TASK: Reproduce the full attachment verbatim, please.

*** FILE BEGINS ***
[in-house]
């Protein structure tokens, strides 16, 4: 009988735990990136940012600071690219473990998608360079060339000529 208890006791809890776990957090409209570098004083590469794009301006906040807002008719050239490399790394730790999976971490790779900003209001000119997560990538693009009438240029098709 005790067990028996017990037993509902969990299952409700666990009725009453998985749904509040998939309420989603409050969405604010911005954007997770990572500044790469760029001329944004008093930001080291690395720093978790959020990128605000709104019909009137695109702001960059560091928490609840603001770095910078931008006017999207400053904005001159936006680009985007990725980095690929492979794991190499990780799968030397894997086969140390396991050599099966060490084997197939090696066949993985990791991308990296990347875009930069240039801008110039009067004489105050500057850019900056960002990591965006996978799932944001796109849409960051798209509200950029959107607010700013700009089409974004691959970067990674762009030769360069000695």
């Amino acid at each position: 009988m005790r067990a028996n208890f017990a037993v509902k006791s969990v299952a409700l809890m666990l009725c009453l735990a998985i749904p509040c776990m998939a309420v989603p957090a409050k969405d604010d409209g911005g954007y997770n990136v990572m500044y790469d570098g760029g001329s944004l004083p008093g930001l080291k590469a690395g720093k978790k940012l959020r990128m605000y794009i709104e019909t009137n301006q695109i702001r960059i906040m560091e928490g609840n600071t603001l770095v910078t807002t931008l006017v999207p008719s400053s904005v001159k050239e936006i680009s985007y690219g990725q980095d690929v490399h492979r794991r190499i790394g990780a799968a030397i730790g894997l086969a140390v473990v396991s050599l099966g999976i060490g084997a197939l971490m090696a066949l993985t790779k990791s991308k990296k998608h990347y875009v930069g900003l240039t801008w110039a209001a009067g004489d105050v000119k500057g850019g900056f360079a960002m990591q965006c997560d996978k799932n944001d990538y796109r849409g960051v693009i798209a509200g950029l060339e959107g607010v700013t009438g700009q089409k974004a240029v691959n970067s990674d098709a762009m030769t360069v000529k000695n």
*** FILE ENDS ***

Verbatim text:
[in-house]
């Protein structure tokens, strides 16, 4: 009988735990990136940012600071690219473990998608360079060339000529 208890006791809890776990957090409209570098004083590469794009301006906040807002008719050239490399790394730790999976971490790779900003209001000119997560990538693009009438240029098709 005790067990028996017990037993509902969990299952409700666990009725009453998985749904509040998939309420989603409050969405604010911005954007997770990572500044790469760029001329944004008093930001080291690395720093978790959020990128605000709104019909009137695109702001960059560091928490609840603001770095910078931008006017999207400053904005001159936006680009985007990725980095690929492979794991190499990780799968030397894997086969140390396991050599099966060490084997197939090696066949993985990791991308990296990347875009930069240039801008110039009067004489105050500057850019900056960002990591965006996978799932944001796109849409960051798209509200950029959107607010700013700009089409974004691959970067990674762009030769360069000695």
């Amino acid at each position: 009988m005790r067990a028996n208890f017990a037993v509902k006791s969990v299952a409700l809890m666990l009725c009453l735990a998985i749904p509040c776990m998939a309420v989603p957090a409050k969405d604010d409209g911005g954007y997770n990136v990572m500044y790469d570098g760029g001329s944004l004083p008093g930001l080291k590469a690395g720093k978790k940012l959020r990128m605000y794009i709104e019909t009137n301006q695109i702001r960059i906040m560091e928490g609840n600071t603001l770095v910078t807002t931008l006017v999207p008719s400053s904005v001159k050239e936006i680009s985007y690219g990725q980095d690929v490399h492979r794991r190499i790394g990780a799968a030397i730790g894997l086969a140390v473990v396991s050599l099966g999976i060490g084997a197939l971490m090696a066949l993985t790779k990791s991308k990296k998608h990347y875009v930069g900003l240039t801008w110039a209001a009067g004489d105050v000119k500057g850019g900056f360079a960002m990591q965006c997560d996978k799932n944001d990538y796109r849409g960051v693009i798209a509200g950029l060339e959107g607010v700013t009438g700009q089409k974004a240029v691959n970067s990674d098709a762009m030769t360069v000529k000695n």